Sunday, January 17, 2010

Cyber Terrorism In India: A Government Nightmare

Cyber Terrorism in India is a serious national security problem. India must not take the threats of Cyber war and Cyber Terrorism lightly and should take active steps to prevent the same. The Home Ministry of India must take some serious steps to ensure a robust cyber security in India so that threats of cyber war and cyber terrorism can be prevented and cured at an earlier stage. Even the cyber laws all over the World must be stringent and reasonable so that these nefarious activities can be curbed.

Cyber terrorism is the premeditated use of disruptive activities, or the threat thereof, in cyber space, with the intention to further social, ideological, religious, political or similar objectives, or to intimidate any person in furtherance of such objectives.

Computers and the internet are becoming an essential part of our daily life. They are being used by individuals and societies to make their life easier. They use them for storing information, processing data, sending and receiving messages, communications, controlling machines, typing, editing, designing, drawing, and almost all aspects of life.

The most deadly and destructive consequence of this helplessness is the emergence of the concept of “cyber terrorism”. The traditional concepts and methods of terrorism have taken new dimensions, which are more destructive and deadly in nature. In the age of information technology the terrorists have acquired an expertise to produce the most deadly combination of weapons and technology, which if not properly safeguarded in due course of time, will take its own toll. The damage so produced would be almost irreversible and most catastrophic in nature. In short, we are facing the worst form of terrorism popularly known as “Cyber Terrorism”.

The law dealing with cyber terrorism is, however, not adequate to meet the precarious intentions of these cyber terrorists and requires a rejuvenation in the light and context of the latest developments all over the world.

Terrorist prefer using the cyber attack methods because of many advantages for it. These are:-

1. It is Cheaper than traditional methods.
2. The action is very difficult to be tracked.
3. They can hide their personalities and location.
4. There are no physical barriers or check points to cross.
5. They can do it remotely from anywhere in the world.
6. They can use this method to attack a big number of targets.
7. They can affect a large number of people.

Forms of cyber terrorism

(I) Privacy violation: Law of privacy is the recognition of the individual’s right to be let alone and to have his personal space inviolate. The right to privacy as an independent and distinctive concept originated in the field of Tort law, under which a new cause of action for damages resulting from unlawful invasion of privacy was recognized.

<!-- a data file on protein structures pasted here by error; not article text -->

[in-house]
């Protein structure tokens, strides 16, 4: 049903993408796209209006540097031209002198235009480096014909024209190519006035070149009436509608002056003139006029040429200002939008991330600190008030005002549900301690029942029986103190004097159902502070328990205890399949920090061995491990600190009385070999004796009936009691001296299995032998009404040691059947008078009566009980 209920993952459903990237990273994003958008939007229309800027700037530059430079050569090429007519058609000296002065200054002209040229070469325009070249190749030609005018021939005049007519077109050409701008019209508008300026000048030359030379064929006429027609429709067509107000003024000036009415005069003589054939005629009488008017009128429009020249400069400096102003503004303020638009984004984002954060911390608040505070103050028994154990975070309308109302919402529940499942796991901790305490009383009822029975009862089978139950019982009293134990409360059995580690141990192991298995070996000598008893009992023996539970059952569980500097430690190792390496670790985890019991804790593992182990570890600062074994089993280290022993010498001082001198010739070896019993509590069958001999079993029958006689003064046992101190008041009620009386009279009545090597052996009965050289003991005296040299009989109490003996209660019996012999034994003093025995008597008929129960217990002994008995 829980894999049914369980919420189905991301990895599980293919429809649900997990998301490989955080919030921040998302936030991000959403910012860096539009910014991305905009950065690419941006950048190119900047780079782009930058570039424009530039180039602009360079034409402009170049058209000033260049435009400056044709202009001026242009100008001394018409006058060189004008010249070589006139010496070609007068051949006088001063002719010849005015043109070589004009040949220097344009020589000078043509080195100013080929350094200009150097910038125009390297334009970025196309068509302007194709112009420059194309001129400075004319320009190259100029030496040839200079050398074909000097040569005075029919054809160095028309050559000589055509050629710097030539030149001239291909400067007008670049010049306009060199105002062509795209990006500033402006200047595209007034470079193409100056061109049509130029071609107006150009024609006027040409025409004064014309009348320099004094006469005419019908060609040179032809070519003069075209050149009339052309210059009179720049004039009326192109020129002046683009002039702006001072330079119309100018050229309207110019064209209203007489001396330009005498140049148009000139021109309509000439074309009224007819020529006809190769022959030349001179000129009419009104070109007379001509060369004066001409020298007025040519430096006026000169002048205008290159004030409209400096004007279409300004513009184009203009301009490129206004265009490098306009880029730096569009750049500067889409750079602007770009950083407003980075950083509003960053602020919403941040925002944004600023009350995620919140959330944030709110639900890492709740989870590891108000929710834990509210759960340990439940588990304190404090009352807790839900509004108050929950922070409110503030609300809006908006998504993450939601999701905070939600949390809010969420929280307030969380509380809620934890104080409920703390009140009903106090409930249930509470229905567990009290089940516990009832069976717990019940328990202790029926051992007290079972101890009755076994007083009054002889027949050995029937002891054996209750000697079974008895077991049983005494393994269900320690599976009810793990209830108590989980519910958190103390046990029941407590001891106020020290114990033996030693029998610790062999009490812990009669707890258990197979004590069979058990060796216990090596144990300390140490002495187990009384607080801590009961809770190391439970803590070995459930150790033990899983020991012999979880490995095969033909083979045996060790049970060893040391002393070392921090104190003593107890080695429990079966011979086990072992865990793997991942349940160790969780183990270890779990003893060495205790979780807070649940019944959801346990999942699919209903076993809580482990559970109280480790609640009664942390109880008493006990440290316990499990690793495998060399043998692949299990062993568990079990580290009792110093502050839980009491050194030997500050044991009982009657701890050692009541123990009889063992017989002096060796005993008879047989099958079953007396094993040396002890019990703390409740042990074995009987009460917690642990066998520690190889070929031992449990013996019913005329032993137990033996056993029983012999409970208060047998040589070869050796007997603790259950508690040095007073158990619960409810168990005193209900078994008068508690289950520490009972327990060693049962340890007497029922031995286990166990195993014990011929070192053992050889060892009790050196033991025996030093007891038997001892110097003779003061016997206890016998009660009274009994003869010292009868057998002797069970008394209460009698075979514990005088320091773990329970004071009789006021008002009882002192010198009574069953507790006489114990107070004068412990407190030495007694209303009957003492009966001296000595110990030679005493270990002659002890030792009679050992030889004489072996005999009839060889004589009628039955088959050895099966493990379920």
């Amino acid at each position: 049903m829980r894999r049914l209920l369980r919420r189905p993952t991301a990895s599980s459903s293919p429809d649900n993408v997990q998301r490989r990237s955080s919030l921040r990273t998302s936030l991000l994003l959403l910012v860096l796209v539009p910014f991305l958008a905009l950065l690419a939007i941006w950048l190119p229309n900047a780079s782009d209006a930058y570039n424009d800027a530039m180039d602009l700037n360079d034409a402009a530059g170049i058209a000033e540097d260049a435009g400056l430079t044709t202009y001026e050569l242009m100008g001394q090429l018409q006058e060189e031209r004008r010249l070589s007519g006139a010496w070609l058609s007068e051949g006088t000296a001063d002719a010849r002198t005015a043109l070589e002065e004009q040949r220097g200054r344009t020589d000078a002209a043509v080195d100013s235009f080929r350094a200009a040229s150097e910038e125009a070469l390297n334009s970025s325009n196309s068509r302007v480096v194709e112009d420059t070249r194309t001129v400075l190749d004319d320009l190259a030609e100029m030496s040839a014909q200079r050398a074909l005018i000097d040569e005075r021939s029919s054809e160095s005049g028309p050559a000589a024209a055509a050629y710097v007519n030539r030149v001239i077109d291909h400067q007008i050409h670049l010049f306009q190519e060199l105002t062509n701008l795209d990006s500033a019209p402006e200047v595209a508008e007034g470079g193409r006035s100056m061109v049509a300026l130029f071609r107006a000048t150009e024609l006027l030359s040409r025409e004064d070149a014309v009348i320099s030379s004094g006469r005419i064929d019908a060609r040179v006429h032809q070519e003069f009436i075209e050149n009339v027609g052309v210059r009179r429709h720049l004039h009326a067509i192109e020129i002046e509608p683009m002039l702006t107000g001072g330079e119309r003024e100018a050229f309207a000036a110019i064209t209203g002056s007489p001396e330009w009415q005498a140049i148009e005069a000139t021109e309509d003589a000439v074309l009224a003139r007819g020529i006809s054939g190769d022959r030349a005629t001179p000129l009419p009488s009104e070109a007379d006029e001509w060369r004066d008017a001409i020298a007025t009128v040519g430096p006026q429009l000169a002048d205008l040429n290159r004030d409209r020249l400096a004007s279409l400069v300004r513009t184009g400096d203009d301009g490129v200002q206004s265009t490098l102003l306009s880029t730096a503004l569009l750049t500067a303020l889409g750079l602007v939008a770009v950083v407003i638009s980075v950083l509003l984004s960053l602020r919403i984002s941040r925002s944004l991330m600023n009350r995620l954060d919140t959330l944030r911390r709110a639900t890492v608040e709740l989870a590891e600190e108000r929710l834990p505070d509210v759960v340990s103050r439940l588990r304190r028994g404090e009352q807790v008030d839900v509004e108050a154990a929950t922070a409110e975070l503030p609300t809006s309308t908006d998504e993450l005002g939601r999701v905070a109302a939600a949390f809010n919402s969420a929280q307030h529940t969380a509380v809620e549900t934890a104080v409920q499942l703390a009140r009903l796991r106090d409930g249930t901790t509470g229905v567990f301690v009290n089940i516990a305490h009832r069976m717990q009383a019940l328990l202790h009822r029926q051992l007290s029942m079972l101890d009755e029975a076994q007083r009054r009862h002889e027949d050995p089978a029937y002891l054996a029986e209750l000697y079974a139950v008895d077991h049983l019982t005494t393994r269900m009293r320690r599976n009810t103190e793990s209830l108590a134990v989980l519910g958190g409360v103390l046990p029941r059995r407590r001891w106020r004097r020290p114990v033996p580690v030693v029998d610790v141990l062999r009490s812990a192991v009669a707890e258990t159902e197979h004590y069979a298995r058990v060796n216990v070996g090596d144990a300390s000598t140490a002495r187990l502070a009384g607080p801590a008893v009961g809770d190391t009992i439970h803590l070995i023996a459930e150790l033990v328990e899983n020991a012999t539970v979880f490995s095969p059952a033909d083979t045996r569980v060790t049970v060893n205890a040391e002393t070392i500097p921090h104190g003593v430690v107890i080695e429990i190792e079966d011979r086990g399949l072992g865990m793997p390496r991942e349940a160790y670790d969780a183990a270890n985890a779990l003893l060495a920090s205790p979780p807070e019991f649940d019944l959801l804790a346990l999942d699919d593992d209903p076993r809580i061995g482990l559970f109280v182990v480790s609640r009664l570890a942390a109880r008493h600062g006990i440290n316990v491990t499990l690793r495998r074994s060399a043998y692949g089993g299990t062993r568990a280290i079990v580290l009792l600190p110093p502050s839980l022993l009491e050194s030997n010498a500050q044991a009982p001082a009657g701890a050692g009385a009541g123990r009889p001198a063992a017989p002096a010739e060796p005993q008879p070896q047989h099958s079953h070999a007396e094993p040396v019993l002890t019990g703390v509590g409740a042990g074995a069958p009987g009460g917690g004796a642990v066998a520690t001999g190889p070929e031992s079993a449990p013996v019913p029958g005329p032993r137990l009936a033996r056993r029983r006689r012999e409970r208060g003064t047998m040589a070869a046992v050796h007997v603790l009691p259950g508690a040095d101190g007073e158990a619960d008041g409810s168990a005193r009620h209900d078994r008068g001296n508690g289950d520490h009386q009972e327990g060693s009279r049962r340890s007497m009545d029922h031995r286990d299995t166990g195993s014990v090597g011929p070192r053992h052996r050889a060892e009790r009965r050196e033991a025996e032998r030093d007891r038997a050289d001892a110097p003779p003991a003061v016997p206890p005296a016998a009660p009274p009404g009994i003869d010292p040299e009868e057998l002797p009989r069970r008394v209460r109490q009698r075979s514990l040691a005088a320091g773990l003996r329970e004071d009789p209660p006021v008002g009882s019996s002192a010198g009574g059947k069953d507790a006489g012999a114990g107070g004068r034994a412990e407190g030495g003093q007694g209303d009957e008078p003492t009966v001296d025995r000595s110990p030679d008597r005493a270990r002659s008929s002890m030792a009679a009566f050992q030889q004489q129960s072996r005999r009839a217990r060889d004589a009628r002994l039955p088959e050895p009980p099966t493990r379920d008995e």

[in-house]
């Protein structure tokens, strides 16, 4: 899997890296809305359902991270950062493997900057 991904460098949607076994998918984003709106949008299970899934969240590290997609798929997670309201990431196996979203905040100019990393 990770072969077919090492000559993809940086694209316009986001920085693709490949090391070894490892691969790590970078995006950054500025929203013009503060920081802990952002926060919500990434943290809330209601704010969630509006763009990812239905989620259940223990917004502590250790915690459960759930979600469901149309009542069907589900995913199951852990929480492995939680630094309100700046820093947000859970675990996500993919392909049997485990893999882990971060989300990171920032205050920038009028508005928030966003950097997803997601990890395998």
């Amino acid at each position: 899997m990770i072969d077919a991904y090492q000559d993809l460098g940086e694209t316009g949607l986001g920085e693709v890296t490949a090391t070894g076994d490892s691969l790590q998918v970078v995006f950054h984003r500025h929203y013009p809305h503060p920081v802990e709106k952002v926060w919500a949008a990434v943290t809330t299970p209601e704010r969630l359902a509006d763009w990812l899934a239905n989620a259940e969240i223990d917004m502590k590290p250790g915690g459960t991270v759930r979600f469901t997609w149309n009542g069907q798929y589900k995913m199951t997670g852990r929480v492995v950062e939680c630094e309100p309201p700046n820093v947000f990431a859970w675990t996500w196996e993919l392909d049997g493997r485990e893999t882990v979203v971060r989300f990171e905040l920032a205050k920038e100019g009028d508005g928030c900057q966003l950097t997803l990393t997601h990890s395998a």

(II) Secret information appropriation and data theft: The information technology can be misused for appropriating the valuable Government secrets and data of private individuals and the Government and its agencies.

(III) Demolition of e-governance base: The aim of e-governance is to make the interaction of the citizens with the government offices hassle free and to share information in a free and transparent manner. It further makes the right to information a meaningful reality. In a democracy, people govern themselves and they cannot govern themselves properly unless they are aware of social, political, economic and other issues confronting them. This, right to receive information is, however, not absolute but is subject to reasonable restrictions which may be imposed by the Government in public interest.

(IV) Distributed denial of services attack: The cyber terrorists may also use the method of distributed denial of services (DDOS) to overburden the Government and its agencies electronic bases. This is made possible by first infecting several unprotected computers by way of virus attacks and then taking control of them. Once control is obtained, they can be manipulated from any locality by the terrorists. These infected computers are then made to send information or demand in such a large number that the server of the victim collapses.

(V) Network damage and disruptions: The main aim of cyber terrorist activities is to cause networks damage and their disruptions. This activity may divert the attention of the security agencies for the time being thus giving the terrorists extra time and makes their task comparatively easier. This process may involve a combination of computer tampering, virus attacks, hacking, etc. The intention of a cyber terrorism attack could range from economic disruption through the interruption of financial networks and systems or used in support of a physical attack to cause further confusion and possible delays in proper response.

Effects of Cyber Terrorism on economic & social life

Direct Cost Implications

• Loss of sales during the disruption
• Staff time, network delays, intermittent access for business users
• Increased insurance costs due to litigation
• Loss of intellectual property – research, pricing, etc.